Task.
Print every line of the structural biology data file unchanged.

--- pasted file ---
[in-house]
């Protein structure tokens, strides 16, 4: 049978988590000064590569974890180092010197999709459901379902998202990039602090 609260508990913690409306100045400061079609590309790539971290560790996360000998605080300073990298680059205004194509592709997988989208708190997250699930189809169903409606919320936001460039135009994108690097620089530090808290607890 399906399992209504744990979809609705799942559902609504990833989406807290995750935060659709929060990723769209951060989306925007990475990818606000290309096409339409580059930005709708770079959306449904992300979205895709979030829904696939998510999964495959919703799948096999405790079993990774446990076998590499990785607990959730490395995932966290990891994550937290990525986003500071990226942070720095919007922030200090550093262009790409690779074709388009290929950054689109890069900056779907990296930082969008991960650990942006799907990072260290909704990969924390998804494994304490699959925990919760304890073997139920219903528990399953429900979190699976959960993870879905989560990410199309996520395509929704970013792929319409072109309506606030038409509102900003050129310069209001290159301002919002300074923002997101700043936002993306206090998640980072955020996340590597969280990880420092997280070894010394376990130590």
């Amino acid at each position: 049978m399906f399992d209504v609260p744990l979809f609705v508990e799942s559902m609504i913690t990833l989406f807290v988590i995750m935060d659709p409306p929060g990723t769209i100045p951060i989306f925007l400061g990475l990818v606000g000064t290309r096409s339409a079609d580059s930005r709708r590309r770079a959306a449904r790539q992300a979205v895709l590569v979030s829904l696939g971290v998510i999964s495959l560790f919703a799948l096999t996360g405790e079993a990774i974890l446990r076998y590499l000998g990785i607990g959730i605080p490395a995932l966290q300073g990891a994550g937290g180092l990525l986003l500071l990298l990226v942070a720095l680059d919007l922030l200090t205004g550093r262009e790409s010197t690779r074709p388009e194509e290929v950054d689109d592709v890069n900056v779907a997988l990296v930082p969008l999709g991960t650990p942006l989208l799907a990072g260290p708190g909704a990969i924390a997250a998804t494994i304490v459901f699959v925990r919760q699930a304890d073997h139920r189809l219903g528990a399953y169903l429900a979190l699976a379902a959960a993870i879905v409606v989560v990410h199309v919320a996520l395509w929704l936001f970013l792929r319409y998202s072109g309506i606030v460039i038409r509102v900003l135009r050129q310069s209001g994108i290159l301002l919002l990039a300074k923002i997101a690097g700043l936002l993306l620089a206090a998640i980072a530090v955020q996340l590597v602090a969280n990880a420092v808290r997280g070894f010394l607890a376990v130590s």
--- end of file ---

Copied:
[in-house]
């Protein structure tokens, strides 16, 4: 049978988590000064590569974890180092010197999709459901379902998202990039602090 609260508990913690409306100045400061079609590309790539971290560790996360000998605080300073990298680059205004194509592709997988989208708190997250699930189809169903409606919320936001460039135009994108690097620089530090808290607890 399906399992209504744990979809609705799942559902609504990833989406807290995750935060659709929060990723769209951060989306925007990475990818606000290309096409339409580059930005709708770079959306449904992300979205895709979030829904696939998510999964495959919703799948096999405790079993990774446990076998590499990785607990959730490395995932966290990891994550937290990525986003500071990226942070720095919007922030200090550093262009790409690779074709388009290929950054689109890069900056779907990296930082969008991960650990942006799907990072260290909704990969924390998804494994304490699959925990919760304890073997139920219903528990399953429900979190699976959960993870879905989560990410199309996520395509929704970013792929319409072109309506606030038409509102900003050129310069209001290159301002919002300074923002997101700043936002993306206090998640980072955020996340590597969280990880420092997280070894010394376990130590």
């Amino acid at each position: 049978m399906f399992d209504v609260p744990l979809f609705v508990e799942s559902m609504i913690t990833l989406f807290v988590i995750m935060d659709p409306p929060g990723t769209i100045p951060i989306f925007l400061g990475l990818v606000g000064t290309r096409s339409a079609d580059s930005r709708r590309r770079a959306a449904r790539q992300a979205v895709l590569v979030s829904l696939g971290v998510i999964s495959l560790f919703a799948l096999t996360g405790e079993a990774i974890l446990r076998y590499l000998g990785i607990g959730i605080p490395a995932l966290q300073g990891a994550g937290g180092l990525l986003l500071l990298l990226v942070a720095l680059d919007l922030l200090t205004g550093r262009e790409s010197t690779r074709p388009e194509e290929v950054d689109d592709v890069n900056v779907a997988l990296v930082p969008l999709g991960t650990p942006l989208l799907a990072g260290p708190g909704a990969i924390a997250a998804t494994i304490v459901f699959v925990r919760q699930a304890d073997h139920r189809l219903g528990a399953y169903l429900a979190l699976a379902a959960a993870i879905v409606v989560v990410h199309v919320a996520l395509w929704l936001f970013l792929r319409y998202s072109g309506i606030v460039i038409r509102v900003l135009r050129q310069s209001g994108i290159l301002l919002l990039a300074k923002i997101a690097g700043l936002l993306l620089a206090a998640i980072a530090v955020q996340l590597v602090a969280n990880a420092v808290r997280g070894f010394l607890a376990v130590s």